South Sumatra is seen as the most vulnerable province to land conflicts on the island of Sumatra as 20 percent of its territory has overlapping functions, according to the One Map Policy Acceleration (KSP) team, which has been tasked with compiling and integrating 85 thematic maps of the archipelago.
The head of the Geospatial Information Agency’s (BIG) Center of Thematic Integration and Mapping, Lien Rosalina, said the integrated map was not yet complete, but it had indicated that the 20 percent overlap was the biggest in Sumatra.
Overlapping land claims, Lien explained, often led to land conflicts, such as when industrial areas take up fields allotted for other purposes or when farmers’ land cultivation rights (HGU) for a certain area are not in line with the region’s spatial planning.
These incidents emerge when involved institutions and parties do not use the same spatial reference, Lien said, adding that 17,656 plots of land in South Sumatra overlap, most of which are concession areas.
The integration of maps based on agreed standards — such as a single map reference — would help prevent land conflicts, she suggested. The integration should be followed up at the ministry level with a recommendation for land overlapping settlements, she added.
With regard to the KSP team, Lien said that so far, it had produced 85 thematic maps for 19 ministries in 34 provinces.
“The maps are issued by related ministries. As an example, the map on peatland is to be issued by the Agriculture Ministry.”
Chandra Irawadi Wijaya of the World Resources Institute (WRI) Indonesia said that fairer and sustainable land management policies were needed to protect the rights of all stakeholders.
The single map policy will become a basis for spatial planning that could protect forests and land, especially peatland, which have huge carbon reserves.
South Sumatra already has a gubernatorial regulation on a single map policy and geospatial planning, but land conflicts have occurred for a long time, he said.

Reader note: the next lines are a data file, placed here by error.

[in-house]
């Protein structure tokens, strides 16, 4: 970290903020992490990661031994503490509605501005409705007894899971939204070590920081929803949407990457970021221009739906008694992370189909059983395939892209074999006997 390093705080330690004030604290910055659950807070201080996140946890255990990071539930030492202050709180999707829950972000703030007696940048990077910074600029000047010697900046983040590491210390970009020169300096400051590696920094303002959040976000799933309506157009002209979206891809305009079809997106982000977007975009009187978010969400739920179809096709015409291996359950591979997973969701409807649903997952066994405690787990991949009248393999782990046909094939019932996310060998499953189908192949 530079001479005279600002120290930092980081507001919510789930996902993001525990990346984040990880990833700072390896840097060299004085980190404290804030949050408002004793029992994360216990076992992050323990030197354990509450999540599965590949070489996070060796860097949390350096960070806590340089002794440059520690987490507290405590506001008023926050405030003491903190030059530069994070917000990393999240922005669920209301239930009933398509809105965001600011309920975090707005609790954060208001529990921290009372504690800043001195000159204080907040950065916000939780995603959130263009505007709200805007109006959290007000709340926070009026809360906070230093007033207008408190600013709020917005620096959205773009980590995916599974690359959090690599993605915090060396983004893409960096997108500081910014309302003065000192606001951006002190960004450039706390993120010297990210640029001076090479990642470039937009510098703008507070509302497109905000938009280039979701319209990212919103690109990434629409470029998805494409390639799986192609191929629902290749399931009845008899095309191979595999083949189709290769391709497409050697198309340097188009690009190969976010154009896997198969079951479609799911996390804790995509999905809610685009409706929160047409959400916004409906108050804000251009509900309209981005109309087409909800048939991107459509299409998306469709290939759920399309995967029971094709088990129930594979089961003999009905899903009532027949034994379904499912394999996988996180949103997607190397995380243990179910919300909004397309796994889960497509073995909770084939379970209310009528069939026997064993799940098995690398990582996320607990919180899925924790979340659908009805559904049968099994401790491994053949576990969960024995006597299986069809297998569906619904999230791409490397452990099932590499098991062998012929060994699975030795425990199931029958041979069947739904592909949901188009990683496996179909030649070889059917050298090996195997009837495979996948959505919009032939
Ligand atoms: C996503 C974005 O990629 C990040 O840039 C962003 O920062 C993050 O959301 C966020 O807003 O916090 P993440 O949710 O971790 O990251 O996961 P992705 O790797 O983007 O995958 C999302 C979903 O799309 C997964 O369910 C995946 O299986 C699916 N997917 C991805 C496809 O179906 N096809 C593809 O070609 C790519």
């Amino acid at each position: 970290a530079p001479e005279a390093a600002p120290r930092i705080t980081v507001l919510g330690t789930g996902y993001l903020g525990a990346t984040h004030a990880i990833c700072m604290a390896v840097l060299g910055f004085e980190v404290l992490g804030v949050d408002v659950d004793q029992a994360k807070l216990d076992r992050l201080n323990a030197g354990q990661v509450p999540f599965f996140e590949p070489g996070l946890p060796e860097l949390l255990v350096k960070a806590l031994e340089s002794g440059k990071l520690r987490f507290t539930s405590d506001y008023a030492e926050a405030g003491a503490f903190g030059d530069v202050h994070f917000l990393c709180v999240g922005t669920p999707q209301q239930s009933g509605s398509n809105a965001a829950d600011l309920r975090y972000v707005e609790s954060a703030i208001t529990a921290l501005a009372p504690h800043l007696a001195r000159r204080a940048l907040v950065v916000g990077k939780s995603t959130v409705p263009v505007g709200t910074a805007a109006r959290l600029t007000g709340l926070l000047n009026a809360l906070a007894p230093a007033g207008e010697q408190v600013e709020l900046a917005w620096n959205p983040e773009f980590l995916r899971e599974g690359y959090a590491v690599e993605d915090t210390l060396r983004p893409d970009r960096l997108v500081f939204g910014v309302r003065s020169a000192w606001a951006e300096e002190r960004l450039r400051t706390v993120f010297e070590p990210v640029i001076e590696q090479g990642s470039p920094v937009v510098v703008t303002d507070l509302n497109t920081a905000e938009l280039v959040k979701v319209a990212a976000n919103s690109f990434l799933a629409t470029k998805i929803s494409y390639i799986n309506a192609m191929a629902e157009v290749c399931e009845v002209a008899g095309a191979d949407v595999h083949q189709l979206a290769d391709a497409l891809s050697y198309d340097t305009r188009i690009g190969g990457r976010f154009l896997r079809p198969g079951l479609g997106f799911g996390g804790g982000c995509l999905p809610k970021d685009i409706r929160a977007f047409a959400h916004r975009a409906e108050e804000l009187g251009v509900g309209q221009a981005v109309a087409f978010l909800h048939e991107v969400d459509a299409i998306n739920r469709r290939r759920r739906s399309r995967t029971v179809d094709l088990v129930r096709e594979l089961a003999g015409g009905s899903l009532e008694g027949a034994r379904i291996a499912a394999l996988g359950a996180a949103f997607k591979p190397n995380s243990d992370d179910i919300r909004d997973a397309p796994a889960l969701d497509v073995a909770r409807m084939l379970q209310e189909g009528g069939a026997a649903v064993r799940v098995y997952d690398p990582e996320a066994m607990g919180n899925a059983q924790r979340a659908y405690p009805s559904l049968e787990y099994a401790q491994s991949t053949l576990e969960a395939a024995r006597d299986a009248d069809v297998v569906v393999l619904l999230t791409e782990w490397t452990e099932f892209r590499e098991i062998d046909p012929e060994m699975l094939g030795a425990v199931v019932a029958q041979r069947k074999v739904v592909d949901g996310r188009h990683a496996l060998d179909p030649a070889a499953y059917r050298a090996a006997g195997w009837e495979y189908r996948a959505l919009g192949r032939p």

“The land overlapping has been mapped, but they have not been resolved.”
A dispute in Tulung Selapan district, Ogan Komering Ilir regency, between locals and PT Bintang Harapan Palma, which has operated a concession on peatland in the area since 2017, is one example.
“We have objections, but not all of us can express our aspirations,” Sukri of Jerambah Rengas, Tulung Selapan, told The Jakarta Post, on Monday.
He said the company’s presence had affected residents’ livelihood and the environment because it had built canals in the peatland area, causing floods in some areas and drought in others.
“We are surprised that a bylaw bans us from burning land to preserve peatland, but the company is free [to exploit the peatland],” Sukri said, adding that the company’s activities also threatened the natural habitat of tigers, raising fears that the animals would eventually enter residential areas.
The Indonesian Forum for the Environment (Walhi) considers the presence of a company in peatland areas as proof of the government’s lack of transparency.
Walhi South Sumatra executive director M. Hairul Sobri said his side had reported such cases to the Environment and Forestry Ministry, but the ministry only ordered regional administrations to supervise the companies involved and recommended that they compensate locals.
Legalizing the operation of companies on peatland demonstrates the government’s inconsistency as at the same time, the government also restored peatland areas affected by major forest and land fires in 2015, Hairul added.
“The government should be responsible for the policy it has made. It should offer solutions, […] not create new conflicts,” he said.